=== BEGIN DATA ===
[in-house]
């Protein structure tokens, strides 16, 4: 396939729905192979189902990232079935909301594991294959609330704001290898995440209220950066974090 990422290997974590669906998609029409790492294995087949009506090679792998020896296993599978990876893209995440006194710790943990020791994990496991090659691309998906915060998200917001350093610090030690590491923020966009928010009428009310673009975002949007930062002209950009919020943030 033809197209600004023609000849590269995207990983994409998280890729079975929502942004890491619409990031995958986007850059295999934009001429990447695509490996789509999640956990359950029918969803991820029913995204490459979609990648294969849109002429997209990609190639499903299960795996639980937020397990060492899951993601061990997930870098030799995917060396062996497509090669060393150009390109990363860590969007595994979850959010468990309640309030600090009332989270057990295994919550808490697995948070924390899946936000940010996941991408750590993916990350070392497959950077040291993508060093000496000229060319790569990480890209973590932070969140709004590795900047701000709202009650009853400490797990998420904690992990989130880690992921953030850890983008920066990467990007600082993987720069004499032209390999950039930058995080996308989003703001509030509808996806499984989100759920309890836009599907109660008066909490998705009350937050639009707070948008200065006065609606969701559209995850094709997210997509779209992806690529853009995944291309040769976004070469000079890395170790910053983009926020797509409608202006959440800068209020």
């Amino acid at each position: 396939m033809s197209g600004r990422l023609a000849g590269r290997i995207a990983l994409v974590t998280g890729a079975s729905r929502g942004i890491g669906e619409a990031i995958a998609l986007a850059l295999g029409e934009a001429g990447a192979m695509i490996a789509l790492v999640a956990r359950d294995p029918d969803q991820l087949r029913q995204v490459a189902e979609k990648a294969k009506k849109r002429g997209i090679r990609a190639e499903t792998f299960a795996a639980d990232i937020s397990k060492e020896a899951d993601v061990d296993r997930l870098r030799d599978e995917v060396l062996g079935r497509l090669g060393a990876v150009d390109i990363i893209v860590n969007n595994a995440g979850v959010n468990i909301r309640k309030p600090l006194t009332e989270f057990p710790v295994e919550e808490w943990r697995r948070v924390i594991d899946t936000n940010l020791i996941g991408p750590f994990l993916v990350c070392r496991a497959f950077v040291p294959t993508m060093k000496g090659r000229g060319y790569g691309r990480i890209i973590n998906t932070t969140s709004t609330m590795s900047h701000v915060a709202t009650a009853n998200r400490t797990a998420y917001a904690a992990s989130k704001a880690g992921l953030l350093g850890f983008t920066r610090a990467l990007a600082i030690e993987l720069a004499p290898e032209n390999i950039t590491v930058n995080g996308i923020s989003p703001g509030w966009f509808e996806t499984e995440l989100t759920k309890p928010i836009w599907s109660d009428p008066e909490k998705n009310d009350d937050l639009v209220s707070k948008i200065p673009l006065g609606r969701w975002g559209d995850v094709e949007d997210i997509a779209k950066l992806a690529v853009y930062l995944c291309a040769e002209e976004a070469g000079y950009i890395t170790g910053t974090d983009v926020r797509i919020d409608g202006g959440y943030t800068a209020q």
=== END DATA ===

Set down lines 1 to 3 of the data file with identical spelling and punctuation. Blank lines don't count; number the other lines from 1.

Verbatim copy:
[in-house]
């Protein structure tokens, strides 16, 4: 396939729905192979189902990232079935909301594991294959609330704001290898995440209220950066974090 990422290997974590669906998609029409790492294995087949009506090679792998020896296993599978990876893209995440006194710790943990020791994990496991090659691309998906915060998200917001350093610090030690590491923020966009928010009428009310673009975002949007930062002209950009919020943030 033809197209600004023609000849590269995207990983994409998280890729079975929502942004890491619409990031995958986007850059295999934009001429990447695509490996789509999640956990359950029918969803991820029913995204490459979609990648294969849109002429997209990609190639499903299960795996639980937020397990060492899951993601061990997930870098030799995917060396062996497509090669060393150009390109990363860590969007595994979850959010468990309640309030600090009332989270057990295994919550808490697995948070924390899946936000940010996941991408750590993916990350070392497959950077040291993508060093000496000229060319790569990480890209973590932070969140709004590795900047701000709202009650009853400490797990998420904690992990989130880690992921953030850890983008920066990467990007600082993987720069004499032209390999950039930058995080996308989003703001509030509808996806499984989100759920309890836009599907109660008066909490998705009350937050639009707070948008200065006065609606969701559209995850094709997210997509779209992806690529853009995944291309040769976004070469000079890395170790910053983009926020797509409608202006959440800068209020």
């Amino acid at each position: 396939m033809s197209g600004r990422l023609a000849g590269r290997i995207a990983l994409v974590t998280g890729a079975s729905r929502g942004i890491g669906e619409a990031i995958a998609l986007a850059l295999g029409e934009a001429g990447a192979m695509i490996a789509l790492v999640a956990r359950d294995p029918d969803q991820l087949r029913q995204v490459a189902e979609k990648a294969k009506k849109r002429g997209i090679r990609a190639e499903t792998f299960a795996a639980d990232i937020s397990k060492e020896a899951d993601v061990d296993r997930l870098r030799d599978e995917v060396l062996g079935r497509l090669g060393a990876v150009d390109i990363i893209v860590n969007n595994a995440g979850v959010n468990i909301r309640k309030p600090l006194t009332e989270f057990p710790v295994e919550e808490w943990r697995r948070v924390i594991d899946t936000n940010l020791i996941g991408p750590f994990l993916v990350c070392r496991a497959f950077v040291p294959t993508m060093k000496g090659r000229g060319y790569g691309r990480i890209i973590n998906t932070t969140s709004t609330m590795s900047h701000v915060a709202t009650a009853n998200r400490t797990a998420y917001a904690a992990s989130k704001a880690g992921l953030l350093g850890f983008t920066r610090a990467l990007a600082i030690e993987l720069a004499p290898e032209n390999i950039t590491v930058n995080g996308i923020s989003p703001g509030w966009f509808e996806t499984e995440l989100t759920k309890p928010i836009w599907s109660d009428p008066e909490k998705n009310d009350d937050l639009v209220s707070k948008i200065p673009l006065g609606r969701w975002g559209d995850v094709e949007d997210i997509a779209k950066l992806a690529v853009y930062l995944c291309a040769e002209e976004a070469g000079y950009i890395t170790g910053t974090d983009v926020r797509i919020d409608g202006g959440y943030t800068a209020q």